Eric Forman (author)2010-01-16

Some jerk stole my idea and is now selling it for $79.99 at  If you want to let him know what you think of people that steal the ideas of others, feel free to go to his site and leave a comment.  :)

catnip4all (author)Eric Forman2011-05-28

The people at didn't steal your idea. They are within the law to use your idea for sale. I notice they discontinue it because it fail to meet customer's need. Hand pumps are exhausting considering a pump that can probably do 23"hg can be had for as low as $5 minus the power supply. :)

snoyes (author)2008-07-05

Harbor Freight also carries a manual pump designed for this very purpose at 1/3 the price.

CypherPack (author)snoyes2008-07-06

One problem may be the level of vacuum, the brake bleeder seems like it will get a good enough vacuum for sure.

johnny3h (author)CypherPack2011-05-01

This comment is a "little" late, but I've had the plastic vacuum pump/break bleeder for about 20 years, and when new it pulled as much as 27" Hg. Now with age, it does good to make 25" Hg, which is still good as far as I'm concerned.

I have only used it for "testing" automotive vacuum components and for bleeding/replacing automotive brake system brake fluid. Works great for one who works alone.

Laral (author)snoyes2010-06-19

This one looks like a POS but I would try it to store paint and varnish. It might be OK for that. But for the current purpose, no way.

Eric Forman (author)snoyes2008-07-06

I looked at that one, however it looks like you need the "special" lids that come with the kit, rather than the regular 12 for a dollar Ball jar lids. Also the brake bleeder can pull over 25 inHg vacuum. The other one...well who knows? There's no gauge so how do you really know what kind of vacuum you're pulling?

kill-a-watt (author)Eric Forman2009-10-10

that one looks like a cheap knockoff of the "pump and seal"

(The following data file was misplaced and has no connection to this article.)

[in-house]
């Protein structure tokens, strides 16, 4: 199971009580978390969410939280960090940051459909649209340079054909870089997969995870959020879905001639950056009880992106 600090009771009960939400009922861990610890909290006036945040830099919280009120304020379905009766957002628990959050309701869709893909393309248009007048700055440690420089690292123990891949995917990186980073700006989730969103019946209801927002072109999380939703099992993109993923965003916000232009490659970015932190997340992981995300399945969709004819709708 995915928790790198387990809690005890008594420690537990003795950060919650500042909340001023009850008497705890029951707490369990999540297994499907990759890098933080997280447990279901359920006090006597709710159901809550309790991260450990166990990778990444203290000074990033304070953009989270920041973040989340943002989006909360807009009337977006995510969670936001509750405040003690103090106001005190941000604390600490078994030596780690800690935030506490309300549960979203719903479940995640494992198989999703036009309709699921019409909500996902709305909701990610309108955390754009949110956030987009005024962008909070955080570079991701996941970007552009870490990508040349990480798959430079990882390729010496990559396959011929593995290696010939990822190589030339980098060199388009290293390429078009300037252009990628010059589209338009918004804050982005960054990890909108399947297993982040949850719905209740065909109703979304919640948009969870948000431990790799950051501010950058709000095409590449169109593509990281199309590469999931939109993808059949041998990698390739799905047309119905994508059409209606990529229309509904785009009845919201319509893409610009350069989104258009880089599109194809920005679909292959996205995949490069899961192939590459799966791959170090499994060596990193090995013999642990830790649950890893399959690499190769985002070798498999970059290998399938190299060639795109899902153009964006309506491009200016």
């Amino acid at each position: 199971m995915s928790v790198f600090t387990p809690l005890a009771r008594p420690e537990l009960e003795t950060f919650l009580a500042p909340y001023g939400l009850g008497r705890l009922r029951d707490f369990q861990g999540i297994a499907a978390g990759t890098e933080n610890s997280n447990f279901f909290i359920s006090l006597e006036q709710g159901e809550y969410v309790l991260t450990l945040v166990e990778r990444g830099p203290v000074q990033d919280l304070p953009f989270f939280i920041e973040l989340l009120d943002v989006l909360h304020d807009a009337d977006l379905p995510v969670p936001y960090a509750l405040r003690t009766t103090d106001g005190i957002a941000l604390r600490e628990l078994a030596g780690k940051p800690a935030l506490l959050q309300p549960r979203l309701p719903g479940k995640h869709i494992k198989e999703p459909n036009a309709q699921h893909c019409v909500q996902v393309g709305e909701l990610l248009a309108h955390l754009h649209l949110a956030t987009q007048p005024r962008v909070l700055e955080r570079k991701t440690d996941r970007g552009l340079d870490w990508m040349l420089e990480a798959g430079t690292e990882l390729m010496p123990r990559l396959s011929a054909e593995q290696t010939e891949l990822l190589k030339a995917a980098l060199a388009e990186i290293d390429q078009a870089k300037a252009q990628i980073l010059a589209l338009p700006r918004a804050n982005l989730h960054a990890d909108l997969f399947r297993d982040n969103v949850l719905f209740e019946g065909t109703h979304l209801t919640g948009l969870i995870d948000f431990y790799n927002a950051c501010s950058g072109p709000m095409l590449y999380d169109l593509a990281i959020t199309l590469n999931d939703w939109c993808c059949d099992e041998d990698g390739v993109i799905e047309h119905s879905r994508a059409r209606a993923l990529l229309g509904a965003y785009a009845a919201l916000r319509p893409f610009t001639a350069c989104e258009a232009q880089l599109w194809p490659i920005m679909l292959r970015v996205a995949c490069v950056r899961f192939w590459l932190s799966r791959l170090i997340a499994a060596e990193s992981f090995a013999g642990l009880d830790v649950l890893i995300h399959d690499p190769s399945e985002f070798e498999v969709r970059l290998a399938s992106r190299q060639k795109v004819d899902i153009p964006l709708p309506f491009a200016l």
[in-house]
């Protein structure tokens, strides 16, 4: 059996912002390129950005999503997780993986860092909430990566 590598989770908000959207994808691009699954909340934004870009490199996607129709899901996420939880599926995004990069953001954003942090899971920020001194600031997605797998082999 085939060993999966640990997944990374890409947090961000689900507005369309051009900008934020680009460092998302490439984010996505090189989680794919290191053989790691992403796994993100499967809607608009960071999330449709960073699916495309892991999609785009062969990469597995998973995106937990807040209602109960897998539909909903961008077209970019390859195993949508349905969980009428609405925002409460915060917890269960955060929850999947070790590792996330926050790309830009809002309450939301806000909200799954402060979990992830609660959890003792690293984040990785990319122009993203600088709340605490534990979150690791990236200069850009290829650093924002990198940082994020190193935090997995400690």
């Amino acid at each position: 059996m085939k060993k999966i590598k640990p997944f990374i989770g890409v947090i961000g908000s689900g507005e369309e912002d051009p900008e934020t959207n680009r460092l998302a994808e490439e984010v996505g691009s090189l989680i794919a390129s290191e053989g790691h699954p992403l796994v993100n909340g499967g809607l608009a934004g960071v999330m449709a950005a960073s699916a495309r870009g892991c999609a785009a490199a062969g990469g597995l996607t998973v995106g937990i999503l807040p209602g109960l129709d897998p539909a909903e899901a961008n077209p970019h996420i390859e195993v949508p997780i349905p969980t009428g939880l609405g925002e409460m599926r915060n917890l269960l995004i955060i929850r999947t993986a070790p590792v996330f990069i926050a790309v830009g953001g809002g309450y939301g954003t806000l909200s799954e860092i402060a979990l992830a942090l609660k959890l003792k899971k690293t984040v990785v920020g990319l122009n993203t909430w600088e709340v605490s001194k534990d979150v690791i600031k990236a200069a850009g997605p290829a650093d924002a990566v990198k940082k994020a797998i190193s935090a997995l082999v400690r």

The glasses at Harbor Freight look exactly like widemouth can and freeze jars. They're glass, but made such that frozen food can expand upward instead of breaking the jar. I have a ton around her to freeze chili/soup/stew/taco meat in single serving portions.

It does, however look like that you need to use their four supplied lids for their pump

I've been using the manual hand pumped brake bleeder from Harbor Freight  for over a year now. It works great! It comes with several attachments and one of them works perfectly. It seals my quart seed  and milk jars so well that I have to pry them open with a can opener and usually damage the lids.
The only thing is you have to watch out for the screw on the handle rolling of on you after a while. It works it's way off after about 6 months of heavy usage. I just check it occasionally and tighten it up. I love this system, and wouldn't be without it. I love the fact that no electricity is needed, which is a plus for when the SHTF.
Oh yea, Harbor Freight had me waiting for delivery for 2 months! I didn't like that!

take a spoon, flip it over, and press the edge into the screw thread of the jar. slide the spoon around the thread until it contacts the lid. press a little harder. The vacuum should break and you should be able to save the jar for reuse.

I have the zinc die cast version of what Harbor Freight designed a copy of. Works great.

dasadler (author)snoyes2008-07-05

Here is a link to the one referenced in the article:

I think this is a link to the one mentioned by Snoyes:

mrkitty (author)2009-11-18

For $3, you can buy a replacement accessory hose from FoodSaver so you have the right connector for the accessories.  Item T17-0059.

This is a really smart tool, even if you have a vacuum packer because you can reseal food supplies while surviving a major disaster -- even without electricity!

blue_yin (author)mrkitty2010-10-06

This is a GREAT instructable!

My one issue is that for people with small hands the pumping ( up to 25 inHG) can become very difficult, switching hands would be very useful, but not possible as letting go of the hose will prematurely seal the jar.

I find the easiest way to do it is to have someone else hold the hose tip in the jar sealer while I pump.

Anyone know a better way? Or should i just buy the accessory hose to get the proper connector so i can seal jars myself?

mrkitty (author)blue_yin2010-10-06

see my expanded post above...

mrkitty (author)mrkitty2010-10-06

I have been using this system almost daily for about a year with the food saver hose - I cut an accessory hose in half so I could give the other half to my brother to make his own system. When you use the foodsaver hose it stays connected on its own - no second person required! This means you can use both hands to pump or alternate hands. Since you are already purchasing the lid getting the hose makes good sense. The clear tube will let you know if you are sucking fine foods (like flour) into the pump.